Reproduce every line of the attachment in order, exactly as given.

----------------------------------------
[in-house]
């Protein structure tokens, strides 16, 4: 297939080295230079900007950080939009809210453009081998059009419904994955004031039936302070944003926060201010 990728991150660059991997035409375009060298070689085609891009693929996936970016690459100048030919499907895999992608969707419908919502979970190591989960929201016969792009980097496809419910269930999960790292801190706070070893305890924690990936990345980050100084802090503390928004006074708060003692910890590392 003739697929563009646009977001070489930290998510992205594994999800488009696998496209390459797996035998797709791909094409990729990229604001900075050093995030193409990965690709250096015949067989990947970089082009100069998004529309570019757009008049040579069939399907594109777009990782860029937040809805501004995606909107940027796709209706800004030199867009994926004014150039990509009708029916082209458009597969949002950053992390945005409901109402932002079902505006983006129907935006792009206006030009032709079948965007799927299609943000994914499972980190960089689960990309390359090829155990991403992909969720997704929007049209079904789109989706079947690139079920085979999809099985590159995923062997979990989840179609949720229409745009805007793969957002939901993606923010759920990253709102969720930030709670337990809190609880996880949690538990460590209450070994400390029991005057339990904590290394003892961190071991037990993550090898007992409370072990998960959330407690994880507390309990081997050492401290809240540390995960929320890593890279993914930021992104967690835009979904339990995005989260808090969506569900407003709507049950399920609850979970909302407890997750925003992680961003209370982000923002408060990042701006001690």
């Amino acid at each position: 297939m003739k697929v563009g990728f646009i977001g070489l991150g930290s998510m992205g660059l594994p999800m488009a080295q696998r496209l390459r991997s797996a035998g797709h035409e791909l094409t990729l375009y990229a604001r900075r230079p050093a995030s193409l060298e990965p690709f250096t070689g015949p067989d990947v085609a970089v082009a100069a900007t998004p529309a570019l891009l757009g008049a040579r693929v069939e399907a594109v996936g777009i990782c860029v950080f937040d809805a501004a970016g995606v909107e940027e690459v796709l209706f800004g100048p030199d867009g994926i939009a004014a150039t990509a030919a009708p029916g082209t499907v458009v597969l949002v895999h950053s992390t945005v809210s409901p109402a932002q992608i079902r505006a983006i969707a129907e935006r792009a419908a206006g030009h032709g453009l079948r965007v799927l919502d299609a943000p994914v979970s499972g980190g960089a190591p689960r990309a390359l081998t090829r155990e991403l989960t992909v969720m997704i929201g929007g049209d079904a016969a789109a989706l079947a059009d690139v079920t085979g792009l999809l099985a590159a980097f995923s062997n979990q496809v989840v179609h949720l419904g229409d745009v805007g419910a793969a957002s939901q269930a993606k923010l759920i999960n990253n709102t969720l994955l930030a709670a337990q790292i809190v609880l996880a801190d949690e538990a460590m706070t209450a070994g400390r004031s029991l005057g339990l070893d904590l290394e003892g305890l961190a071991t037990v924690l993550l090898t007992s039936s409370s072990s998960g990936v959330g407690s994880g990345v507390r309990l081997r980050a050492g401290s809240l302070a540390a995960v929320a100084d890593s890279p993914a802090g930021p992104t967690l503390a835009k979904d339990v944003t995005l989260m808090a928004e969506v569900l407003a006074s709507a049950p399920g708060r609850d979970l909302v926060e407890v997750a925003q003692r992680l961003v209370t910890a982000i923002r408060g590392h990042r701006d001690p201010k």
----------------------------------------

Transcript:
[in-house]
């Protein structure tokens, strides 16, 4: 297939080295230079900007950080939009809210453009081998059009419904994955004031039936302070944003926060201010 990728991150660059991997035409375009060298070689085609891009693929996936970016690459100048030919499907895999992608969707419908919502979970190591989960929201016969792009980097496809419910269930999960790292801190706070070893305890924690990936990345980050100084802090503390928004006074708060003692910890590392 003739697929563009646009977001070489930290998510992205594994999800488009696998496209390459797996035998797709791909094409990729990229604001900075050093995030193409990965690709250096015949067989990947970089082009100069998004529309570019757009008049040579069939399907594109777009990782860029937040809805501004995606909107940027796709209706800004030199867009994926004014150039990509009708029916082209458009597969949002950053992390945005409901109402932002079902505006983006129907935006792009206006030009032709079948965007799927299609943000994914499972980190960089689960990309390359090829155990991403992909969720997704929007049209079904789109989706079947690139079920085979999809099985590159995923062997979990989840179609949720229409745009805007793969957002939901993606923010759920990253709102969720930030709670337990809190609880996880949690538990460590209450070994400390029991005057339990904590290394003892961190071991037990993550090898007992409370072990998960959330407690994880507390309990081997050492401290809240540390995960929320890593890279993914930021992104967690835009979904339990995005989260808090969506569900407003709507049950399920609850979970909302407890997750925003992680961003209370982000923002408060990042701006001690």
């Amino acid at each position: 297939m003739k697929v563009g990728f646009i977001g070489l991150g930290s998510m992205g660059l594994p999800m488009a080295q696998r496209l390459r991997s797996a035998g797709h035409e791909l094409t990729l375009y990229a604001r900075r230079p050093a995030s193409l060298e990965p690709f250096t070689g015949p067989d990947v085609a970089v082009a100069a900007t998004p529309a570019l891009l757009g008049a040579r693929v069939e399907a594109v996936g777009i990782c860029v950080f937040d809805a501004a970016g995606v909107e940027e690459v796709l209706f800004g100048p030199d867009g994926i939009a004014a150039t990509a030919a009708p029916g082209t499907v458009v597969l949002v895999h950053s992390t945005v809210s409901p109402a932002q992608i079902r505006a983006i969707a129907e935006r792009a419908a206006g030009h032709g453009l079948r965007v799927l919502d299609a943000p994914v979970s499972g980190g960089a190591p689960r990309a390359l081998t090829r155990e991403l989960t992909v969720m997704i929201g929007g049209d079904a016969a789109a989706l079947a059009d690139v079920t085979g792009l999809l099985a590159a980097f995923s062997n979990q496809v989840v179609h949720l419904g229409d745009v805007g419910a793969a957002s939901q269930a993606k923010l759920i999960n990253n709102t969720l994955l930030a709670a337990q790292i809190v609880l996880a801190d949690e538990a460590m706070t209450a070994g400390r004031s029991l005057g339990l070893d904590l290394e003892g305890l961190a071991t037990v924690l993550l090898t007992s039936s409370s072990s998960g990936v959330g407690s994880g990345v507390r309990l081997r980050a050492g401290s809240l302070a540390a995960v929320a100084d890593s890279p993914a802090g930021p992104t967690l503390a835009k979904d339990v944003t995005l989260m808090a928004e969506v569900l407003a006074s709507a049950p399920g708060r609850d979970l909302v926060e407890v997750a925003q003692r992680l961003v209370t910890a982000i923002r408060g590392h990042r701006d001690p201010k």